At a hearing on December 6, 1948, of Panhandle's motion to dismiss, it submitted to the court an order of the Federal Power Commission of October 28, 1948, in a proceeding entitled "In the Matter of Panhandle Eastern Pipe Line Company, Docket No. G-1141," which prescribed several rules and regulations for deliveries to customers by the Panhandle system for the period from November 1, 1948, to April 30, 1949. This order provided for daily delivery to Consolidated at Ann Arbor of 5,782,000 cubic feet of gas. In a colloquy with the court at this hearing, counsel for Consolidated conceded that it was getting all the gas it then needed and would get it throughout the winter, and at a further hearing on December 13, he advised the court as follows, "I say so long as this order of the Commission is in effect, we are protected." On January 6, 1949, the district court announced in an opinion that it had jurisdiction to decide the case on its merits, and that a preliminary injunction should issue. No findings were made as required by Federal Rules of Civil Procedure, rule 52(a), 28 U.S.C.A., as to interlocutory injunctions. On February 14, 1949, the court entered two orders, the first overruling Panhandle's motion to dismiss, the second, an injunctional order restraining Panhandle from limiting Consolidated's gas supply to less than its daily requirements up to 5½ million cubic feet, and from installing flow controllers.
When the court announced its opinion on January 6, 83 F. Supp. 34, the Detroit case had not yet been decided, and it was uninformed of our view upon the scope of Commission authority. It reasoned that the situation presented to it involved the adjudication of the rights of the respective parties to a contract, and that this was a judicial question which only a court could decide. It held that, taking the well pleaded facts as true, the complaint stated a cause of action and it rejected the argument that authority to regulate sales of natural gas was given by Congress to the Federal Power Commission. It held the regulatory powers of the Commission restricted to rates and charges, to the issuance of certificates of public convenience and necessity for new or additional facilities, and for abandonment of such facilities because of depleted gas reserves, but that the quantity or amount of gas to be furnished by a natural gas company to a distributing company is a matter of agreement which may be specifically enforced by the court.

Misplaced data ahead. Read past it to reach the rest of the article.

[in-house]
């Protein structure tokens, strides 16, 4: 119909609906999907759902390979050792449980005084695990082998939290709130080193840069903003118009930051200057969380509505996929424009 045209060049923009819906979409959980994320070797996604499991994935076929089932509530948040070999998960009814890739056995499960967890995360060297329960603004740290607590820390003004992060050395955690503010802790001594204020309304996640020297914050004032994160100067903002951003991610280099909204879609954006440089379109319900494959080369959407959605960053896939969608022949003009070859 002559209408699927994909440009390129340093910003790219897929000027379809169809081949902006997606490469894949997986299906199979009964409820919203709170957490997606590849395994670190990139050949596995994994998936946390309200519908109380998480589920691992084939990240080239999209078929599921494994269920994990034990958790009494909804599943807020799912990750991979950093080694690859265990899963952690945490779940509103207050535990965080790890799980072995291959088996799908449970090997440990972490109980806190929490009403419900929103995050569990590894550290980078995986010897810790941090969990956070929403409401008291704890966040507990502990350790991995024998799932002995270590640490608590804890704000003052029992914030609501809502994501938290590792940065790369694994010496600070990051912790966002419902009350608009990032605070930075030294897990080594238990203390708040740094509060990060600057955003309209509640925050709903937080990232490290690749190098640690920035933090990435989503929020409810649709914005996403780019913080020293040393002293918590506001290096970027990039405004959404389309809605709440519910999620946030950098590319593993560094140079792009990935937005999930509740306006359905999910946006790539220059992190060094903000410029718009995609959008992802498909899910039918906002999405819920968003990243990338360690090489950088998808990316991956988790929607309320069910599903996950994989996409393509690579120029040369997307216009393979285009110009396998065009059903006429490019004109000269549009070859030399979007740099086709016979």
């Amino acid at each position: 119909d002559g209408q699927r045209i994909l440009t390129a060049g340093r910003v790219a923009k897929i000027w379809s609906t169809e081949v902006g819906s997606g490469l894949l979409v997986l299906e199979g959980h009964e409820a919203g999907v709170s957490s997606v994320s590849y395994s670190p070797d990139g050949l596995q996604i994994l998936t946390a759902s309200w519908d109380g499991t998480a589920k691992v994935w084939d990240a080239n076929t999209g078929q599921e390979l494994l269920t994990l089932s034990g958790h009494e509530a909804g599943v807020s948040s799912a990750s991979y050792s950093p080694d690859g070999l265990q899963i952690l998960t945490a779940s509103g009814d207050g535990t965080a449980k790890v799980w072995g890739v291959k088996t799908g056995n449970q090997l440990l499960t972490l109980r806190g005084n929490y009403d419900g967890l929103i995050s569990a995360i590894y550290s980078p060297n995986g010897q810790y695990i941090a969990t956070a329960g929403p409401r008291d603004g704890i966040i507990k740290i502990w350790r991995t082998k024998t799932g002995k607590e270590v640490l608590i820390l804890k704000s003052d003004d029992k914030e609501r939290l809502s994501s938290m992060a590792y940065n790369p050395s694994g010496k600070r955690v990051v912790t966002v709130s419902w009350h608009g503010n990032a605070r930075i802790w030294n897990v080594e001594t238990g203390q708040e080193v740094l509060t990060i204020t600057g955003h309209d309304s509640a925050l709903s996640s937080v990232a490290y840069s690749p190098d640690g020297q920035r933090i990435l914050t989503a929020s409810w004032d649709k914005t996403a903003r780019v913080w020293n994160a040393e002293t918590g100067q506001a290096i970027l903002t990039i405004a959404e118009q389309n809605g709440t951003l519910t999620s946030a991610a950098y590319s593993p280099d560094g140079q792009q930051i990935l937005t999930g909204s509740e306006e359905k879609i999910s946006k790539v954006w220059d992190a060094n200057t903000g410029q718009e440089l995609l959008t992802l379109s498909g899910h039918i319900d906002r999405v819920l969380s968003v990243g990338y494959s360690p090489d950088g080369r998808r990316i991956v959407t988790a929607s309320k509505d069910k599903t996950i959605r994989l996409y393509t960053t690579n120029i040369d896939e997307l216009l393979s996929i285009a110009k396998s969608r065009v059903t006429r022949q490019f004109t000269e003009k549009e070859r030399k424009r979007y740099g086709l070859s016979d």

That, where there is controversy as to the meaning and effect of a written contract interpretation may be sought from and made by the declaratory judgment of a court having jurisdiction over the parties, there is no doubt. The granting of a declaratory judgment, however, depends upon the exercise of a sound judicial discretion and is conditioned upon statutory requirement and adjudicated principles. Section 2201, Title 28 U.S.C.A., Federal Judicial Code, the section which defines the remedy, requires the filing of an appropriate pleading by any interested party seeking such declaration.
The complaint here involved does not seek a declaratory judgment either in express terms or by inescapable inference. The complaint is in the usual form of a bill for specific performance of an alleged contract. A doctrine conditioning the exercise of discretion in granting a declaratory judgment that is to be derived from the cases, is that no declaration should be made unless it serves a useful, practical purpose. United States v. Jones, 9 Cir., 176 F.2d 278; Aetna Casualty Surety Co. v. Quarles, 4 Cir., 92 F.2d 321; Smith v. Massachusetts Mutual Life Insurance Co., 5 Cir., 167 F.2d 990. As said by Professor Borchard (Declaratory judgments, 107-109), cited by Judge Parker, in the Aetna Casualty case, 92 F.2d 325, "The two principal criteria guiding the policy in favor of rendering declaratory judgments are (1) when the judgment will serve a useful purpose in clarifying and settling the legal relations in issue, and (2) when it will terminate and afford relief from the uncertainty, insecurity, and controversy giving rise to the proceeding." Whether Consolidated must be held strictly to the requirement for an appropriate pleading and whether, if so, the judgment sought will serve any useful purpose, depends upon our determination of the challenge to the injunctional order.